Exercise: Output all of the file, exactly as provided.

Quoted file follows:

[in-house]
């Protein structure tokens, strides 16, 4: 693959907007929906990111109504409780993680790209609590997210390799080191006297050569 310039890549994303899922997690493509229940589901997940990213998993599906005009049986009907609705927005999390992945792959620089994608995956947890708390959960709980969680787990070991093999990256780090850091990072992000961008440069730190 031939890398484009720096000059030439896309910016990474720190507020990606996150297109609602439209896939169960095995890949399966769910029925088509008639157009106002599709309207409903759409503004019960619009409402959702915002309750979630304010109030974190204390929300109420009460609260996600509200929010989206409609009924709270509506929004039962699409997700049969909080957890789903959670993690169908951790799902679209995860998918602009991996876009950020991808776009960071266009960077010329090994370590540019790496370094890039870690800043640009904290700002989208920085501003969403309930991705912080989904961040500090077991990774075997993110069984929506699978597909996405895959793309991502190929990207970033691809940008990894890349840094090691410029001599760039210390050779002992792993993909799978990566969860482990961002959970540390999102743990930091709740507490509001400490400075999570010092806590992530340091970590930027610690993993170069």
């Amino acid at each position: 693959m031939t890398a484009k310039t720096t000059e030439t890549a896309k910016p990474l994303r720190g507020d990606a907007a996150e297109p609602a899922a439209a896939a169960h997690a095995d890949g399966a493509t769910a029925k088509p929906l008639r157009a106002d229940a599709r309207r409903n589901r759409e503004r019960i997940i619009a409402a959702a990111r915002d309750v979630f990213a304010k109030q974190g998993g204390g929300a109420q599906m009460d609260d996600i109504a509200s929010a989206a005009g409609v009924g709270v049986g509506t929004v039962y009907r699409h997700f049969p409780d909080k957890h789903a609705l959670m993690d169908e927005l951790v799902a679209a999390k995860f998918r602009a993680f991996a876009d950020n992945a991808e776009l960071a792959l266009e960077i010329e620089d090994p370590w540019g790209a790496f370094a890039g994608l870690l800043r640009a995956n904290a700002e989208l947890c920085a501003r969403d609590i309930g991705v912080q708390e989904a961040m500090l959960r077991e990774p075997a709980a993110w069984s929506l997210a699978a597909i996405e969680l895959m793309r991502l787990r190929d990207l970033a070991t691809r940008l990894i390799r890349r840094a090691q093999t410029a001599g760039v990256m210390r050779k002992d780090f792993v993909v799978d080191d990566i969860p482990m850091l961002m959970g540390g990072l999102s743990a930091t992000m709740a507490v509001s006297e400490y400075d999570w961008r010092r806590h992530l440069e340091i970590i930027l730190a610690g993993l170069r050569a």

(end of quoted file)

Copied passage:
[in-house]
């Protein structure tokens, strides 16, 4: 693959907007929906990111109504409780993680790209609590997210390799080191006297050569 310039890549994303899922997690493509229940589901997940990213998993599906005009049986009907609705927005999390992945792959620089994608995956947890708390959960709980969680787990070991093999990256780090850091990072992000961008440069730190 031939890398484009720096000059030439896309910016990474720190507020990606996150297109609602439209896939169960095995890949399966769910029925088509008639157009106002599709309207409903759409503004019960619009409402959702915002309750979630304010109030974190204390929300109420009460609260996600509200929010989206409609009924709270509506929004039962699409997700049969909080957890789903959670993690169908951790799902679209995860998918602009991996876009950020991808776009960071266009960077010329090994370590540019790496370094890039870690800043640009904290700002989208920085501003969403309930991705912080989904961040500090077991990774075997993110069984929506699978597909996405895959793309991502190929990207970033691809940008990894890349840094090691410029001599760039210390050779002992792993993909799978990566969860482990961002959970540390999102743990930091709740507490509001400490400075999570010092806590992530340091970590930027610690993993170069």
């Amino acid at each position: 693959m031939t890398a484009k310039t720096t000059e030439t890549a896309k910016p990474l994303r720190g507020d990606a907007a996150e297109p609602a899922a439209a896939a169960h997690a095995d890949g399966a493509t769910a029925k088509p929906l008639r157009a106002d229940a599709r309207r409903n589901r759409e503004r019960i997940i619009a409402a959702a990111r915002d309750v979630f990213a304010k109030q974190g998993g204390g929300a109420q599906m009460d609260d996600i109504a509200s929010a989206a005009g409609v009924g709270v049986g509506t929004v039962y009907r699409h997700f049969p409780d909080k957890h789903a609705l959670m993690d169908e927005l951790v799902a679209a999390k995860f998918r602009a993680f991996a876009d950020n992945a991808e776009l960071a792959l266009e960077i010329e620089d090994p370590w540019g790209a790496f370094a890039g994608l870690l800043r640009a995956n904290a700002e989208l947890c920085a501003r969403d609590i309930g991705v912080q708390e989904a961040m500090l959960r077991e990774p075997a709980a993110w069984s929506l997210a699978a597909i996405e969680l895959m793309r991502l787990r190929d990207l970033a070991t691809r940008l990894i390799r890349r840094a090691q093999t410029a001599g760039v990256m210390r050779k002992d780090f792993v993909v799978d080191d990566i969860p482990m850091l961002m959970g540390g990072l999102s743990a930091t992000m709740a507490v509001s006297e400490y400075d999570w961008r010092r806590h992530l440069e340091i970590i930027l730190a610690g993993l170069r050569a």